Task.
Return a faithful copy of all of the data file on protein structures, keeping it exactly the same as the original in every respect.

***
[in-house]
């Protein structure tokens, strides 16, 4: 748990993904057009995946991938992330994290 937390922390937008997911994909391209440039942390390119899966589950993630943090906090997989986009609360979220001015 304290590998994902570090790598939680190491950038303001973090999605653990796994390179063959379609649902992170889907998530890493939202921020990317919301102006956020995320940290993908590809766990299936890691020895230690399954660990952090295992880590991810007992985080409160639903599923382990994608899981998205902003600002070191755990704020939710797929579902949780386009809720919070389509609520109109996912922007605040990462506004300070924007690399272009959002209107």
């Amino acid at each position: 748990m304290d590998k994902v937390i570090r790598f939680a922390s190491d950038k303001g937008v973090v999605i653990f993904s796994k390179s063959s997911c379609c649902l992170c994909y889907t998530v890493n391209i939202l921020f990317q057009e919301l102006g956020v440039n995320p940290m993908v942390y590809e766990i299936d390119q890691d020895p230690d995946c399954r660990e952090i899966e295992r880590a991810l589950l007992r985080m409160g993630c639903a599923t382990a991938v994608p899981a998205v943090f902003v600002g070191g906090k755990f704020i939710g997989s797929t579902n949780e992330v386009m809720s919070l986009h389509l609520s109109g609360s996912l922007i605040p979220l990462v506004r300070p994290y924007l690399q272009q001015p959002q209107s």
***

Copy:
[in-house]
């Protein structure tokens, strides 16, 4: 748990993904057009995946991938992330994290 937390922390937008997911994909391209440039942390390119899966589950993630943090906090997989986009609360979220001015 304290590998994902570090790598939680190491950038303001973090999605653990796994390179063959379609649902992170889907998530890493939202921020990317919301102006956020995320940290993908590809766990299936890691020895230690399954660990952090295992880590991810007992985080409160639903599923382990994608899981998205902003600002070191755990704020939710797929579902949780386009809720919070389509609520109109996912922007605040990462506004300070924007690399272009959002209107």
């Amino acid at each position: 748990m304290d590998k994902v937390i570090r790598f939680a922390s190491d950038k303001g937008v973090v999605i653990f993904s796994k390179s063959s997911c379609c649902l992170c994909y889907t998530v890493n391209i939202l921020f990317q057009e919301l102006g956020v440039n995320p940290m993908v942390y590809e766990i299936d390119q890691d020895p230690d995946c399954r660990e952090i899966e295992r880590a991810l589950l007992r985080m409160g993630c639903a599923t382990a991938v994608p899981a998205v943090f902003v600002g070191g906090k755990f704020i939710g997989s797929t579902n949780e992330v386009m809720s919070l986009h389509l609520s109109g609360s996912l922007i605040p979220l990462v506004r300070p994290y924007l690399q272009q001015p959002q209107s």